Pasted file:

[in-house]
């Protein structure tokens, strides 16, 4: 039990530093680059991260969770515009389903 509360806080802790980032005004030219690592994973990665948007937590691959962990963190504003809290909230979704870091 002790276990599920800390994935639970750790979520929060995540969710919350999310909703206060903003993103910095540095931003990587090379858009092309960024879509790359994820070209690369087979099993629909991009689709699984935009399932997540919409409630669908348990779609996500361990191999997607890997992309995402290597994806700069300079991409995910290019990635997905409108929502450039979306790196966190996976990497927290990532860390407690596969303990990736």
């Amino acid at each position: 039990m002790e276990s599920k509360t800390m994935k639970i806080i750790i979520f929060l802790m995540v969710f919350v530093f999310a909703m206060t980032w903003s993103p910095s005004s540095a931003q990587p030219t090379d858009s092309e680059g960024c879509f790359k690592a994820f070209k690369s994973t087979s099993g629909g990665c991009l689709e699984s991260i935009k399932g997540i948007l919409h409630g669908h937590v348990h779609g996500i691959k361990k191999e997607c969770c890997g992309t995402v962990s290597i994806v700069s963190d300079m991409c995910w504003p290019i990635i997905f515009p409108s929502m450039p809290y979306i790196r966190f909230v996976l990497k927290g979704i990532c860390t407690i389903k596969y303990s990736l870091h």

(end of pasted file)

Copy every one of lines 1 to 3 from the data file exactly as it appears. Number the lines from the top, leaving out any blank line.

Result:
[in-house]
């Protein structure tokens, strides 16, 4: 039990530093680059991260969770515009389903 509360806080802790980032005004030219690592994973990665948007937590691959962990963190504003809290909230979704870091 002790276990599920800390994935639970750790979520929060995540969710919350999310909703206060903003993103910095540095931003990587090379858009092309960024879509790359994820070209690369087979099993629909991009689709699984935009399932997540919409409630669908348990779609996500361990191999997607890997992309995402290597994806700069300079991409995910290019990635997905409108929502450039979306790196966190996976990497927290990532860390407690596969303990990736």
């Amino acid at each position: 039990m002790e276990s599920k509360t800390m994935k639970i806080i750790i979520f929060l802790m995540v969710f919350v530093f999310a909703m206060t980032w903003s993103p910095s005004s540095a931003q990587p030219t090379d858009s092309e680059g960024c879509f790359k690592a994820f070209k690369s994973t087979s099993g629909g990665c991009l689709e699984s991260i935009k399932g997540i948007l919409h409630g669908h937590v348990h779609g996500i691959k361990k191999e997607c969770c890997g992309t995402v962990s290597i994806v700069s963190d300079m991409c995910w504003p290019i990635i997905f515009p409108s929502m450039p809290y979306i790196r966190f909230v996976l990497k927290g979704i990532c860390t407690i389903k596969y303990s990736l870091h």